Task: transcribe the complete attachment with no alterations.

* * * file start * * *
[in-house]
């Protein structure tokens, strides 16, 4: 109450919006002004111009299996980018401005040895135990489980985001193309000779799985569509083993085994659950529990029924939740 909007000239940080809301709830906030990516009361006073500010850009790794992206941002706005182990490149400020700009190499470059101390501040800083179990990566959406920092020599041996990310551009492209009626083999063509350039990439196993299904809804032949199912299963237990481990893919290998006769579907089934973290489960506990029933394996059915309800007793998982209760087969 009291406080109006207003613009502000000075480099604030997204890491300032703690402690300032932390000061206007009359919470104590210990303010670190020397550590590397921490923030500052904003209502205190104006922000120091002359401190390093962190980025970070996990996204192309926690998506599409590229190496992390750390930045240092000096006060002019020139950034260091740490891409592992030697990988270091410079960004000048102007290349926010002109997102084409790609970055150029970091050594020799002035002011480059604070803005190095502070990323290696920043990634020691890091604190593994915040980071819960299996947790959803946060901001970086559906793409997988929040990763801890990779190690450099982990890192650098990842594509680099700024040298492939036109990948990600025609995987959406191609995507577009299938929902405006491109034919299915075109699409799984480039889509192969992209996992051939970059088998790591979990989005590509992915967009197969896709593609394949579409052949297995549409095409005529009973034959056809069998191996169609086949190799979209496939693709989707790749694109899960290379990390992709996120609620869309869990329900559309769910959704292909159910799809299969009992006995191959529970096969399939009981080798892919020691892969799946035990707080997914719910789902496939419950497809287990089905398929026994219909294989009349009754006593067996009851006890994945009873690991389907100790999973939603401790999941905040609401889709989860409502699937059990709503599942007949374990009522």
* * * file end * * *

[in-house]
């Protein structure tokens, strides 16, 4: 109450919006002004111009299996980018401005040895135990489980985001193309000779799985569509083993085994659950529990029924939740 909007000239940080809301709830906030990516009361006073500010850009790794992206941002706005182990490149400020700009190499470059101390501040800083179990990566959406920092020599041996990310551009492209009626083999063509350039990439196993299904809804032949199912299963237990481990893919290998006769579907089934973290489960506990029933394996059915309800007793998982209760087969 009291406080109006207003613009502000000075480099604030997204890491300032703690402690300032932390000061206007009359919470104590210990303010670190020397550590590397921490923030500052904003209502205190104006922000120091002359401190390093962190980025970070996990996204192309926690998506599409590229190496992390750390930045240092000096006060002019020139950034260091740490891409592992030697990988270091410079960004000048102007290349926010002109997102084409790609970055150029970091050594020799002035002011480059604070803005190095502070990323290696920043990634020691890091604190593994915040980071819960299996947790959803946060901001970086559906793409997988929040990763801890990779190690450099982990890192650098990842594509680099700024040298492939036109990948990600025609995987959406191609995507577009299938929902405006491109034919299915075109699409799984480039889509192969992209996992051939970059088998790591979990989005590509992915967009197969896709593609394949579409052949297995549409095409005529009973034959056809069998191996169609086949190799979209496939693709989707790749694109899960290379990390992709996120609620869309869990329900559309769910959704292909159910799809299969009992006995191959529970096969399939009981080798892919020691892969799946035990707080997914719910789902496939419950497809287990089905398929026994219909294989009349009754006593067996009851006890994945009873690991389907100790999973939603401790999941905040609401889709989860409502699937059990709503599942007949374990009522």